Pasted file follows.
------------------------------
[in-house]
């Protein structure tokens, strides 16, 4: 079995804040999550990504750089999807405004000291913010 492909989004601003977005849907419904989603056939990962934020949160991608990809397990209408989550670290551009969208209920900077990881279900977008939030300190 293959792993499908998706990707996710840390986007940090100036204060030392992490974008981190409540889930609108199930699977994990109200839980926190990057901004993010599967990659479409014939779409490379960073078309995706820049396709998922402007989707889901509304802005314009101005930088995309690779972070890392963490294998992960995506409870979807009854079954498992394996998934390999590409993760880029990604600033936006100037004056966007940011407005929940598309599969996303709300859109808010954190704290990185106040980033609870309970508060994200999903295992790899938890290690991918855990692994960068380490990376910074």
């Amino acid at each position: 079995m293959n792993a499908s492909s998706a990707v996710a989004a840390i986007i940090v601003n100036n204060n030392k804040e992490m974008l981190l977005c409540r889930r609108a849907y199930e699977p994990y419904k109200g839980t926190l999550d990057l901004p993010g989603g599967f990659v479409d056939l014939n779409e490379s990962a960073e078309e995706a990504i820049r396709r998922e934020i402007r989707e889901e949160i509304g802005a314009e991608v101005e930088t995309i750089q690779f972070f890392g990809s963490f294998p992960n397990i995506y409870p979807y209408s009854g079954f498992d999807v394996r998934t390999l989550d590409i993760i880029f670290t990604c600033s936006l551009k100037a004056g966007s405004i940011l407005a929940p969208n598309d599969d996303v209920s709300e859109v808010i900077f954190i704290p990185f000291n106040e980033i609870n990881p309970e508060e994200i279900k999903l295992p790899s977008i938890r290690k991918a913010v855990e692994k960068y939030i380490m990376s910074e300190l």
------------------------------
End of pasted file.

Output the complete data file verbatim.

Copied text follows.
[in-house]
């Protein structure tokens, strides 16, 4: 079995804040999550990504750089999807405004000291913010 492909989004601003977005849907419904989603056939990962934020949160991608990809397990209408989550670290551009969208209920900077990881279900977008939030300190 293959792993499908998706990707996710840390986007940090100036204060030392992490974008981190409540889930609108199930699977994990109200839980926190990057901004993010599967990659479409014939779409490379960073078309995706820049396709998922402007989707889901509304802005314009101005930088995309690779972070890392963490294998992960995506409870979807009854079954498992394996998934390999590409993760880029990604600033936006100037004056966007940011407005929940598309599969996303709300859109808010954190704290990185106040980033609870309970508060994200999903295992790899938890290690991918855990692994960068380490990376910074």
């Amino acid at each position: 079995m293959n792993a499908s492909s998706a990707v996710a989004a840390i986007i940090v601003n100036n204060n030392k804040e992490m974008l981190l977005c409540r889930r609108a849907y199930e699977p994990y419904k109200g839980t926190l999550d990057l901004p993010g989603g599967f990659v479409d056939l014939n779409e490379s990962a960073e078309e995706a990504i820049r396709r998922e934020i402007r989707e889901e949160i509304g802005a314009e991608v101005e930088t995309i750089q690779f972070f890392g990809s963490f294998p992960n397990i995506y409870p979807y209408s009854g079954f498992d999807v394996r998934t390999l989550d590409i993760i880029f670290t990604c600033s936006l551009k100037a004056g966007s405004i940011l407005a929940p969208n598309d599969d996303v209920s709300e859109v808010i900077f954190i704290p990185f000291n106040e980033i609870n990881p309970e508060e994200i279900k999903l295992p790899s977008i938890r290690k991918a913010v855990e692994k960068y939030i380490m990376s910074e300190l």